Frank Novak (American football)

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Frank Novak
Personal information
Date of birth: 1940 (age 76–77)
Place of birth: Leominster, Massachusetts
Career information
High school: Leominster (MA)
College: Northern Michigan
Career history
As coach:

Frank Novak (born c. 1940) is an American former football coach who is best known for coaching special teams in the National Football League (NFL).

Early career[edit]

Novak was born in Leominster, Massachusetts, and attended Leominster High School. He later played football at Northern Michigan University,[1] where he earned NCAA Division II All-American honors as a quarterback in 1961.[2] After college, Novak spent the 1962 training camp with the Toronto Argonauts of the Canadian Football League.[3]

Coaching career[edit]

Novak coached high school football in New London, Connecticut and Iron Mountain, Michigan. He then returned to NMU in 1966 under head coach Rollie Dotsch, where he spent 6 years as a coach including the final 2 seasons as offensive coordinator. During this time, one of his players was future Michigan head coach Lloyd Carr.[1] Also on the NMU staff were notable coaches Jerry Glanville and Carl Reese,[4] both of whom Novak would coach alongside later in their careers. Over the next 10 seasons he coached offensive backs or served as offensive coordinator at various colleges and universities, including stints with head coach Sonny Randle at East Carolina and Virginia.[3]

In 1984 Novak coached running backs for the Oklahoma Outlaws of the United States Football League under head coach Woody Widenhofer. The following season, he coached wide receivers for the USFL Birmingham Stallions under Rollie Dotsch, reuniting him with his former boss at NMU. Dostch had originally recommended Novak to Widenhofer, whom he had coached with on the Pittsburgh Steelers.

Novak returned to the NCAA ranks for the 1988 season to coach running backs at Missouri, who were coached by Woody Widenhofer after the dissolution of the USFL.[5]

NFL Coaching Career[edit]

Novak began coaching running backs in the NFL in 1989 with the Houston Oilers under head coach Jerry Glanville. Novak and Glanville had previously served as assistant coaches together at Northern Michigan University. In 1990, Jack Pardee was named coach of the Oilers and retained Novak, and in 1994 he was named special teams coordinator.[6] Novak also served as special teams coordinator with the Detroit Lions for 1995-1996, San Diego Chargers 1997-1998,[7] and the Green Bay Packers from 2000-2005.[3] Novak had joined the Chargers when friend Kevin Gilbride was hired as head coach, and resigned when Gilbride was fired after the 1998 season.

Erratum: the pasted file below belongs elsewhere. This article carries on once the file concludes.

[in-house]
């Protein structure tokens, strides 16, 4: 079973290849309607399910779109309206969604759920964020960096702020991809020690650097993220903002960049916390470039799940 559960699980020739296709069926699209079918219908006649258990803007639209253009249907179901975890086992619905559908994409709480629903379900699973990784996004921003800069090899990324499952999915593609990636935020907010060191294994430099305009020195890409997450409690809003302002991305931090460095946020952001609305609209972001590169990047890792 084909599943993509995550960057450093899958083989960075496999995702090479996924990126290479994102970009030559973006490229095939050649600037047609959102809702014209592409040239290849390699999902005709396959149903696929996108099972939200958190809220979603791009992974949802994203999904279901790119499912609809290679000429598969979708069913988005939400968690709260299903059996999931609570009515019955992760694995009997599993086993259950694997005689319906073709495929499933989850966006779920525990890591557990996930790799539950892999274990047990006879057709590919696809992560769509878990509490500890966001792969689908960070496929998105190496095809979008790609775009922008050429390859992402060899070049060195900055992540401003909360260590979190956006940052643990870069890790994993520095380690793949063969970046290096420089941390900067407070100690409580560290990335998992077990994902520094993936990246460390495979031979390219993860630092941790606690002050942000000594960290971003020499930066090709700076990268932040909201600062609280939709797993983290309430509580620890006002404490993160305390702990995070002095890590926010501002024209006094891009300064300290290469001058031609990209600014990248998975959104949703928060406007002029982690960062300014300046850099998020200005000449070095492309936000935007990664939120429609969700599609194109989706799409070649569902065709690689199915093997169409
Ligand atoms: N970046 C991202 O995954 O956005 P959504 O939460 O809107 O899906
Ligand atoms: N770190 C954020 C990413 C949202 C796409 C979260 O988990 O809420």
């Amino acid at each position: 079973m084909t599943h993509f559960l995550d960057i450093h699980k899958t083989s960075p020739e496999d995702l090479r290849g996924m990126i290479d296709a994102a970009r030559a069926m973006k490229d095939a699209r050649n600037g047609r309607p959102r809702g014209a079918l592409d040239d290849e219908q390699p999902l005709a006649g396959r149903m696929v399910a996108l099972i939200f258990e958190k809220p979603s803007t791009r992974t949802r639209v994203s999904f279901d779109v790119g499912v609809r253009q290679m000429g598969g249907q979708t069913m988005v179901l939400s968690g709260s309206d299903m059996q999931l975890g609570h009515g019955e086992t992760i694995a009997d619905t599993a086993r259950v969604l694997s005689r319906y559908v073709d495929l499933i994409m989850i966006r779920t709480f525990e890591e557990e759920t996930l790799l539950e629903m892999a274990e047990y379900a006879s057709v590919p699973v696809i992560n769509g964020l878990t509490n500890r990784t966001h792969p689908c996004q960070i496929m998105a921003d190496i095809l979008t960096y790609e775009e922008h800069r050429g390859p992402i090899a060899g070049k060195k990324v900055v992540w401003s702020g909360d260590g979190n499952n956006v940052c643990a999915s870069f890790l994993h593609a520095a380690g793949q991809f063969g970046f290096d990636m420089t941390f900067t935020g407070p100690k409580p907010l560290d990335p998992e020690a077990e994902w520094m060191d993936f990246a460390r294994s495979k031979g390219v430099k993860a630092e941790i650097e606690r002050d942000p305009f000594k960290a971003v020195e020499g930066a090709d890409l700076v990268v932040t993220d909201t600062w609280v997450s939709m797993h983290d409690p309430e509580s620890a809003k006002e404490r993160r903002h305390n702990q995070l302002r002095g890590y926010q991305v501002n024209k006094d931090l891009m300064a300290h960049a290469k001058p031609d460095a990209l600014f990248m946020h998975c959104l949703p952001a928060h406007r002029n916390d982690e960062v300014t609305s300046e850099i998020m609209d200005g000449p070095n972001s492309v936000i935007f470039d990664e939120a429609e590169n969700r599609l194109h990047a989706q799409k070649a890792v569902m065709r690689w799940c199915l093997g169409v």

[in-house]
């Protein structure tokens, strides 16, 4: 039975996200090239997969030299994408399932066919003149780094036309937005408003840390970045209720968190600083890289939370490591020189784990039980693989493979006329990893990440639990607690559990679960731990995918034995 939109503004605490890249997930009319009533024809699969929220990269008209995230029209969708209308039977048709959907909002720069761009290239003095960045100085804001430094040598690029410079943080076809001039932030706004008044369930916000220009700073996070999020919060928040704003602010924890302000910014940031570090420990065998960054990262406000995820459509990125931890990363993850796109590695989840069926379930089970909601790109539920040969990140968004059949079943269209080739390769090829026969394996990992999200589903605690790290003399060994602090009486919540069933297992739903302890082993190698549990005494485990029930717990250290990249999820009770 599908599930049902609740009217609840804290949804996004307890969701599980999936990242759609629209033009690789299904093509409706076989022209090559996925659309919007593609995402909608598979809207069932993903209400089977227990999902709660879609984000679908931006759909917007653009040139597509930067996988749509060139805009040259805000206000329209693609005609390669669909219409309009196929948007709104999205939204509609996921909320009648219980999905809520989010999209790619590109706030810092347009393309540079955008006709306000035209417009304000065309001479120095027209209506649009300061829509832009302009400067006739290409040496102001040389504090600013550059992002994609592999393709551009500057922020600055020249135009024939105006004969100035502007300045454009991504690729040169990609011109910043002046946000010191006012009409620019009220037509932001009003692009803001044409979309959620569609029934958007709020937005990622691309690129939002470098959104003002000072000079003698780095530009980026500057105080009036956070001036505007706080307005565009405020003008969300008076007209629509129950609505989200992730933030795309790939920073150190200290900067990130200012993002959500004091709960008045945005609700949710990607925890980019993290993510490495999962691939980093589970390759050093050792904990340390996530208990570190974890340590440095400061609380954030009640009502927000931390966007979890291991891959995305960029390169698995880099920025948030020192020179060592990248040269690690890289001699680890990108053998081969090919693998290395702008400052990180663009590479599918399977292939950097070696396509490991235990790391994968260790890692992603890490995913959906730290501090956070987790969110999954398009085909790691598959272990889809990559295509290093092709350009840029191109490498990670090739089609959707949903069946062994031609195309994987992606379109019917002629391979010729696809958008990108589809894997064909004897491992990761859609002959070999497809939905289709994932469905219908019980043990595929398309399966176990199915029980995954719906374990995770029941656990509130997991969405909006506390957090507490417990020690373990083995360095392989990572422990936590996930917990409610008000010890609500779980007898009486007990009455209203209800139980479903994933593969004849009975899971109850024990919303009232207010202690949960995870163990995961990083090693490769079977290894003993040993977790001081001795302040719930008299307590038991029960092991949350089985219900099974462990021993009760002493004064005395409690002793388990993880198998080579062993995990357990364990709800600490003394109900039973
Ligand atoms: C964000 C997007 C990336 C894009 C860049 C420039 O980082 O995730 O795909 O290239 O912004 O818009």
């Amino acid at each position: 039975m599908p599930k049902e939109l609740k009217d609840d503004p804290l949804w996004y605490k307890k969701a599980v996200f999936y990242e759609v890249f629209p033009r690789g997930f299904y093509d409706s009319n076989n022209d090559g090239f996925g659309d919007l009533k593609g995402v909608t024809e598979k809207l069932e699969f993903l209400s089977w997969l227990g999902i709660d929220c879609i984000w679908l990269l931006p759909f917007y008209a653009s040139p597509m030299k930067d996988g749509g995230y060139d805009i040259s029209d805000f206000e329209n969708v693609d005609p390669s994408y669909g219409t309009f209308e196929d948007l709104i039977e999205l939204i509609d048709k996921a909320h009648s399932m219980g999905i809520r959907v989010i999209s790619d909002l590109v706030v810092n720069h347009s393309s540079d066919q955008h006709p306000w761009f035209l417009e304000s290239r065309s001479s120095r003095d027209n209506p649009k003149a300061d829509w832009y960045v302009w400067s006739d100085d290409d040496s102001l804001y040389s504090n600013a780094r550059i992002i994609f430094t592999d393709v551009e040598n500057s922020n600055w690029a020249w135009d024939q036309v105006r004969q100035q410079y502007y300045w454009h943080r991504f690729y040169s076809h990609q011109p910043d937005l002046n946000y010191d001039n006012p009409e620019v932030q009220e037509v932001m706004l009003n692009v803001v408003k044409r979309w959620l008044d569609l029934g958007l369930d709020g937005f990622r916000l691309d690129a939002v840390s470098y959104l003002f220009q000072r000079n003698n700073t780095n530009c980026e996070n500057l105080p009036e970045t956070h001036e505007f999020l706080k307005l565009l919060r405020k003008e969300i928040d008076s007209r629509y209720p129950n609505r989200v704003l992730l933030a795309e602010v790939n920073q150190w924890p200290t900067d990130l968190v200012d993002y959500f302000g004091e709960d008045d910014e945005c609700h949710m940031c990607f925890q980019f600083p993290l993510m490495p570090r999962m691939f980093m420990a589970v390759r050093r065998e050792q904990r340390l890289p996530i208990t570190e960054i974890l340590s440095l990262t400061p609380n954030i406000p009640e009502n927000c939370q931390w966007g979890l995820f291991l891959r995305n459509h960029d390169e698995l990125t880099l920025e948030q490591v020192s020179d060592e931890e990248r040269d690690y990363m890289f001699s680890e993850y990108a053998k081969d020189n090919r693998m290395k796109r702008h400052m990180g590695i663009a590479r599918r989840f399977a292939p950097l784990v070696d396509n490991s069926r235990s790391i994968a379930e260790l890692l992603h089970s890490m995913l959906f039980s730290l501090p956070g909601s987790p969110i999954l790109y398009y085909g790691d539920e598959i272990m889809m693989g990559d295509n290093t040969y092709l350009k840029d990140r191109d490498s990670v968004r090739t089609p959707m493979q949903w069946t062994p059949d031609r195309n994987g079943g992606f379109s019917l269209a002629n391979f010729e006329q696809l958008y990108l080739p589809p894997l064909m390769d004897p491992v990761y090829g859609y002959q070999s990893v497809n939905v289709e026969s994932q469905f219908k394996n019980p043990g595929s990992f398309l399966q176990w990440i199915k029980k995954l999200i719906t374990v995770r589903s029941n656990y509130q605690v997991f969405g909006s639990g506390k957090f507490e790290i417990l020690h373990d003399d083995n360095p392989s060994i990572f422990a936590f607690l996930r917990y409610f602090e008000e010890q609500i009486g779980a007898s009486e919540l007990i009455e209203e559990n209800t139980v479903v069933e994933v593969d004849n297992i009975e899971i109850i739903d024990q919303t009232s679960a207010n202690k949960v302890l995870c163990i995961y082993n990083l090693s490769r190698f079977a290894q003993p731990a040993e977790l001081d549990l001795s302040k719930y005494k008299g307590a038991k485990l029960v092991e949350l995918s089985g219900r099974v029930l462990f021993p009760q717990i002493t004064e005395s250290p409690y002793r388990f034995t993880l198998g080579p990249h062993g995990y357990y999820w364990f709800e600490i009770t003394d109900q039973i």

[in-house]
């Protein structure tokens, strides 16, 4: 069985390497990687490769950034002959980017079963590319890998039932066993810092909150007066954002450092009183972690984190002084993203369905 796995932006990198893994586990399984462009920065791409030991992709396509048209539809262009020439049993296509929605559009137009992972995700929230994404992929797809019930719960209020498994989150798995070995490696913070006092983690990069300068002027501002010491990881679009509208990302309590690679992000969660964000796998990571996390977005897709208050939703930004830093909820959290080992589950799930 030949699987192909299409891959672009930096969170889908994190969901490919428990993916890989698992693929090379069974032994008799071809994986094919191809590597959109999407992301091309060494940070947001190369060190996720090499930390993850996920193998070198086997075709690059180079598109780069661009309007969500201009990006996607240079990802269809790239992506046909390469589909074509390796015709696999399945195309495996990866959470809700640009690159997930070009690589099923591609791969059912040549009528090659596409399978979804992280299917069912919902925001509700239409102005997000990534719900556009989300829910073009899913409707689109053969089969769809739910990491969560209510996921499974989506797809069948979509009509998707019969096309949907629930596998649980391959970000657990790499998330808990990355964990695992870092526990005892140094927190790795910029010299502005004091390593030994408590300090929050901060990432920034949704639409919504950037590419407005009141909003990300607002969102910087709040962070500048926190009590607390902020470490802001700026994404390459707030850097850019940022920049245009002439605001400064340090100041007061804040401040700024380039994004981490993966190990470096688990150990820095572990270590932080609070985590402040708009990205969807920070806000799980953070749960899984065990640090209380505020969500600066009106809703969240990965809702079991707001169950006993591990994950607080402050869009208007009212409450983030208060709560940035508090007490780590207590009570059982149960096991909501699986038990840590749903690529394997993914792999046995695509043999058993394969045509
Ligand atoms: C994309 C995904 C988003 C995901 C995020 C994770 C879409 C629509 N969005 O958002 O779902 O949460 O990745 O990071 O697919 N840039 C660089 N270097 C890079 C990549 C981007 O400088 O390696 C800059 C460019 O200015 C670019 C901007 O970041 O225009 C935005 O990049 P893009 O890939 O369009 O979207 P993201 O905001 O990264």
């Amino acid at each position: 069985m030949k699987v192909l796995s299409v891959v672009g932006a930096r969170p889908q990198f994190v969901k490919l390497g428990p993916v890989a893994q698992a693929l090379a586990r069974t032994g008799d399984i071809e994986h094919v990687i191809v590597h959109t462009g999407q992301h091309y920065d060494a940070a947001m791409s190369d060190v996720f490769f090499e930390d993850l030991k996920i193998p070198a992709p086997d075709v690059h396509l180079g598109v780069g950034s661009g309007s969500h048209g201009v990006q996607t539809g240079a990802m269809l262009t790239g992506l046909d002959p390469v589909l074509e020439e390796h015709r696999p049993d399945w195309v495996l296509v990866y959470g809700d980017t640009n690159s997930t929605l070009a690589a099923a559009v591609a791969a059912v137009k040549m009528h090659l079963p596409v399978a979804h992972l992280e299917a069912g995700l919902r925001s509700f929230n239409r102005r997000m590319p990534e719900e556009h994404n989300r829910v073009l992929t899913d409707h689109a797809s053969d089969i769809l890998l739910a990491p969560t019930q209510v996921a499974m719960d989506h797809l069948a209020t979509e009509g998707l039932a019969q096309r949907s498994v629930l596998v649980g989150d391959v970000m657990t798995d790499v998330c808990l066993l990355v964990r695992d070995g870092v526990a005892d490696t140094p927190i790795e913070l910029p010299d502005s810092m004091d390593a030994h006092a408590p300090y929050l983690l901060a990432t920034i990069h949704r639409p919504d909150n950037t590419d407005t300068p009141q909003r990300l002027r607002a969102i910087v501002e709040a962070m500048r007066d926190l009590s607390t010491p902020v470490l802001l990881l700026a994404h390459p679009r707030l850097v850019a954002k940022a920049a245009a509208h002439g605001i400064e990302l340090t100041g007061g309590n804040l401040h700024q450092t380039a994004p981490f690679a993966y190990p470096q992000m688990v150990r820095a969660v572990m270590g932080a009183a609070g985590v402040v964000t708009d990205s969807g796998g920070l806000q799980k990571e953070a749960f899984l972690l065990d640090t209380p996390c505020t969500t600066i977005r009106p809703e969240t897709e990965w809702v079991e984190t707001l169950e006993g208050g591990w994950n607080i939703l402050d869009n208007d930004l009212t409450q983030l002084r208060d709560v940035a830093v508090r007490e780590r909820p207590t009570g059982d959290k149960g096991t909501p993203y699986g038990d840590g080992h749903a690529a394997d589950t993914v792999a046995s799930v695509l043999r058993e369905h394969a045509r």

During the 2000 season, Novak was pantsed during practice by quarterback Brett Favre as a practical joke.[8]

Pro Bowl kicker Rob Bironas credits Novak with helping find another kicking job in the NFL.[9] Bironas had been cut by the Green Bay Packers in 2002 after signing as an undrafted free agent.

Novak was associated with the Run and shoot offense during his time in the USFL and with the Oilers and Chargers.

Personal life[edit]

Novak is currently retired from professional coaching and resides in Oxford, Michigan. He serves as a motivational speaker and also volunteers as a high school football coach at Leominster High School and Lake Orion High School.[3][10][11] In 2012, Frank married noted Metro Detroit realtor Suzanne Fodor.

Novak has five grown children from a previous marriage. One of his sons, Jason, is currently head strength and conditioning coach with the Central Michigan University Chippewas. Jason had previously served as head strength and condition coach at Yale and Alabama State.[12]

References[edit]

  1. ^ a b FootballYearlyLeaders | Wildcat Football at Northern Michigan University. Webb.nmu.edu. Retrieved on 2010-11-22.
  2. ^ FootballAwardsandHonors | Wildcat Football at Northern Michigan University. Webb.nmu.edu. Retrieved on 2010-11-22.
  3. ^ a b c d About Frank. Frank-novak.com. Retrieved on 2010-11-22.
  4. ^ coachesandplayers. Houseoffootball.homestead.com (1969-11-22). Retrieved on 2010-11-22.
  5. ^ Search by Coach. Coachtrees.com. Retrieved on 2010-11-22.
  6. ^ Sports | Deals | Seattle Times Newspaper. Community.seattletimes.nwsource.com (1994-02-27). Retrieved on 2010-11-22.
  7. ^ TRANSACTIONS - New York Times. Nytimes.com (1998-09-09). Retrieved on 2010-11-22.
  8. ^ CNNSI.com - Inside Game - Peter King - Monday Morning QB - SI's King: MMQB - An afternoon with Brett Favre - Monday December 11, 2000 06:21 PM. Sportsillustrated.cnn.com (2000-12-11). Retrieved on 2010-11-22.
  9. ^ Bio | Official Website of Rob Bironas I Placekicker for the Tennessee Titans. Robbironasonline.com (1978-01-29). Retrieved on 2010-11-22.
  10. ^ http://www.sentinelandenterprise.com/rss/ci_18409949
  11. ^ http://www.lodragonfootball.com/coaches3.html
  12. ^ http://www.yalebulldogs.com/sports/m-swim/mtt/novak_jason00.html/#/?view=bio